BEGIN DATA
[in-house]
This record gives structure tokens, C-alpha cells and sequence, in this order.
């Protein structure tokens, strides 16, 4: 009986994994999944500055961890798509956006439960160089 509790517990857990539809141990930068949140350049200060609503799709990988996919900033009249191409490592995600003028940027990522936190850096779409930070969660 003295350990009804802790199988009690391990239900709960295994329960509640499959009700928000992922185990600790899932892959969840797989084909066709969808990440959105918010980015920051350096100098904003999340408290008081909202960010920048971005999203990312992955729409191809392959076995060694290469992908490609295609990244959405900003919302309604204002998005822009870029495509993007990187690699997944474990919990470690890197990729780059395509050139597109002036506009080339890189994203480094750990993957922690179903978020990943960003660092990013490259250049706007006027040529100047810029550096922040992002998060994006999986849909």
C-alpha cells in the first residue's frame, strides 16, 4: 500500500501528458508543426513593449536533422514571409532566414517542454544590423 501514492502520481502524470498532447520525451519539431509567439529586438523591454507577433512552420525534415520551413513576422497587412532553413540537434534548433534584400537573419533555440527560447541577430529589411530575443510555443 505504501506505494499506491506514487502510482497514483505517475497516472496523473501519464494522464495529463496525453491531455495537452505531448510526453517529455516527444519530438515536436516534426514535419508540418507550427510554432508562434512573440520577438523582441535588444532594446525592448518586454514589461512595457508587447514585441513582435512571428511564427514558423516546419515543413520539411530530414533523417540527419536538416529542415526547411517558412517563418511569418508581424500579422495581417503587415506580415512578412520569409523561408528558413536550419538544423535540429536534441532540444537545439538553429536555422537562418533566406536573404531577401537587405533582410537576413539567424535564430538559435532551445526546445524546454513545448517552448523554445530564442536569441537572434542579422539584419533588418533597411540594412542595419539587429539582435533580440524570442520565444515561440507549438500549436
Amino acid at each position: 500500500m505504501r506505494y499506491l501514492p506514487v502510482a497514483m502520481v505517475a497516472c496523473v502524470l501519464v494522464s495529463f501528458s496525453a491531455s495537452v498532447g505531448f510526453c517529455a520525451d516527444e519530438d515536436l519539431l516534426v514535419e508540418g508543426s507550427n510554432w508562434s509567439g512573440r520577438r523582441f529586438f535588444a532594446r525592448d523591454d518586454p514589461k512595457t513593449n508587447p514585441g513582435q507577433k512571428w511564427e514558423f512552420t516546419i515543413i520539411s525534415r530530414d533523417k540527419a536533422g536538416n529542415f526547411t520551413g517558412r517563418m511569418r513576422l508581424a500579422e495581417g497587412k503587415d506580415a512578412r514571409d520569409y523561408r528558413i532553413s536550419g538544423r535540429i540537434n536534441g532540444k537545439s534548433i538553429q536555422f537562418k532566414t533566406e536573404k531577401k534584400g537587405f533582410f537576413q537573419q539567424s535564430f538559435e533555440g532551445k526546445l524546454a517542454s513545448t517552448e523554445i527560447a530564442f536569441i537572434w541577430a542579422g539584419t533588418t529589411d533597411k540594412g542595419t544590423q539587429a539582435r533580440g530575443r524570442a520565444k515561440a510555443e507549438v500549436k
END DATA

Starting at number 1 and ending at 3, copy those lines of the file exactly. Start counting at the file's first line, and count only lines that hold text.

[in-house]
This record gives structure tokens, C-alpha cells and sequence, in this order.
């Protein structure tokens, strides 16, 4: 009986994994999944500055961890798509956006439960160089 509790517990857990539809141990930068949140350049200060609503799709990988996919900033009249191409490592995600003028940027990522936190850096779409930070969660 003295350990009804802790199988009690391990239900709960295994329960509640499959009700928000992922185990600790899932892959969840797989084909066709969808990440959105918010980015920051350096100098904003999340408290008081909202960010920048971005999203990312992955729409191809392959076995060694290469992908490609295609990244959405900003919302309604204002998005822009870029495509993007990187690699997944474990919990470690890197990729780059395509050139597109002036506009080339890189994203480094750990993957922690179903978020990943960003660092990013490259250049706007006027040529100047810029550096922040992002998060994006999986849909």